During National Pollinator Week, it’s important to celebrate all of our pollinators — including bats. If you’ve ever enjoyed a refreshing margarita, thank a bat. The blue agave plant, from which Tequila is derived, depends on bats as pollinators. Because bats are valuable, but often misunderstood, I thought I’d republish my bat article that originally ran in The Denver Post in 2005.
When Merlin Tuttle was growing up in Tennessee he made a remarkable discovery. The gray bats that resided in a nearby cave were migratory. His observations contradicted everything he had read about the bats.
“I got my parents to take me to the Smithsonian, where I politely informed leading authorities that I had found gray bats that seemed to migrate,” he recalled. “They were impressed with my observations, gave me several thousand bat bands and suggested I band them to see where they were going.”
Tuttle banded over 40,000 bats and traced their migratory movements from northern Florida to northeastern Tennessee and from northern Alabama to Missouri. He used the migration data to write his doctoral thesis.
The data also showed that gray bats were headed for extinction. “The species was declining alarmingly which led to my conservation efforts and the founding of Bat Conservation International.” Today the gray bat population is well on its way to recovery.
The conservation group has worked for 20 years to educate the public about bats. To review, all bats aren’t rabid, bats won’t attack humans, bats can’t get tangled in hair, they aren’t blind, and they aren’t flying rodents.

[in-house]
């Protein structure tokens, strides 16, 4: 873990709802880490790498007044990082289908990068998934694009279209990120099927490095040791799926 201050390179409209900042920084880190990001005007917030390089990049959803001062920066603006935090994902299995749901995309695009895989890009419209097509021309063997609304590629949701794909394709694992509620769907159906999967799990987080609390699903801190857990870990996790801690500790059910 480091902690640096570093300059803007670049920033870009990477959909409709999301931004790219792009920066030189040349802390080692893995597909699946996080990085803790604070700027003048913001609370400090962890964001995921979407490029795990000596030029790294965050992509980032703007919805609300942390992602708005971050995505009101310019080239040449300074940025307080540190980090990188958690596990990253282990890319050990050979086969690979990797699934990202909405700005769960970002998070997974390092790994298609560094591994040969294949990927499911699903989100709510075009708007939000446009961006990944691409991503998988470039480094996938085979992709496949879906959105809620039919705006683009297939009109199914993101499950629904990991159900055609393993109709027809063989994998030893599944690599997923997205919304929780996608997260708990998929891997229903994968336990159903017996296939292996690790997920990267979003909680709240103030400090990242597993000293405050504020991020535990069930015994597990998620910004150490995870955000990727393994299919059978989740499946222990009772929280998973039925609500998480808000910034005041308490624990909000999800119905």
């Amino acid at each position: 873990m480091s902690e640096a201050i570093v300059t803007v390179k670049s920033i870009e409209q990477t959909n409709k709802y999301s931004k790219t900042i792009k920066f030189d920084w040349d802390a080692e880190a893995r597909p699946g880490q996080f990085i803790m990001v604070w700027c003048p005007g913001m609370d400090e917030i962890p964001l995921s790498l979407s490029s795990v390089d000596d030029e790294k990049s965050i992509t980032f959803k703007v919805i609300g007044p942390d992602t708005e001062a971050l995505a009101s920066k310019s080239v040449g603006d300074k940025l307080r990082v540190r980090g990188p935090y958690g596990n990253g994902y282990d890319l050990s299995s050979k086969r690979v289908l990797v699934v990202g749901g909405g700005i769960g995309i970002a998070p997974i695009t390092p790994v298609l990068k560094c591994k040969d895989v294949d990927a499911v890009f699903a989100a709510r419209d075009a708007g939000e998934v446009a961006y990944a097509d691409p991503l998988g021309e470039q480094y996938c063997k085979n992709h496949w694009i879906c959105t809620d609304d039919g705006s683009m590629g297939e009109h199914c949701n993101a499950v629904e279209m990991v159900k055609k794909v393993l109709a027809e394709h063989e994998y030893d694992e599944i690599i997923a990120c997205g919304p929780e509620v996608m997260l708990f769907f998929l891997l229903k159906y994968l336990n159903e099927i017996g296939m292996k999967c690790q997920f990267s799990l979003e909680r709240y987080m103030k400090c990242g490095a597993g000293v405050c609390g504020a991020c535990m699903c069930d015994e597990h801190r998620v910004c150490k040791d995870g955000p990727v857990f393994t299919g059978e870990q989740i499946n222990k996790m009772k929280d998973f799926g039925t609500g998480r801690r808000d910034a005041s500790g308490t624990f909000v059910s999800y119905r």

In spite of the positive public relations, most people still shudder at the thought of a bat encounter. Would it help to know baby bats are called pups?
“They are cute as any puppy,” Tuttle said. “They are among the most gentle animals on earth, but people don’t understand them.”
Bats play a vital role in our environment and our economy. They disperse seeds, pollinate crops, and feast on insects. The world wouldn’t be as healthy if we didn’t have bats, according to Tuttle.
Bats consume tons of insects nightly—one brown bat can eat over 1000 mosquito-sized insects each hour. Economically speaking, bats provide a valuable service to farmers by eating agricultural pests like the corn earworm and armyworm moths.
And, if you’ve ever enjoyed a refreshing margarita, thank a bat. The blue agave plant, from which Tequila is derived, depends on bats as pollinators. “Seventy percent of all tropical fruits are reliant on bats for pollination or seed dispersal,” Tuttle said. The list includes bananas, plantain, figs, dates, avocados, mangos, papaya and guava.
“Gardeners may be surprised to learn that bats not only eat a lot of insects, they also scare the dickens out of them. Many of the worst pests listen for bat echolocation and flee when they hear bats.”
Bat Conservation International is based in Austin, the summer home to a massive bat colony. Austin always had bats under the Congress Avenue Bridge, but when the bridge was reengineered in 1980, crevices underneath made for a perfect bat roost.
The Texas capital now hosts the largest urban bat colony in North America. Over 1.5 million Mexican free-tailed bats migrate there each year.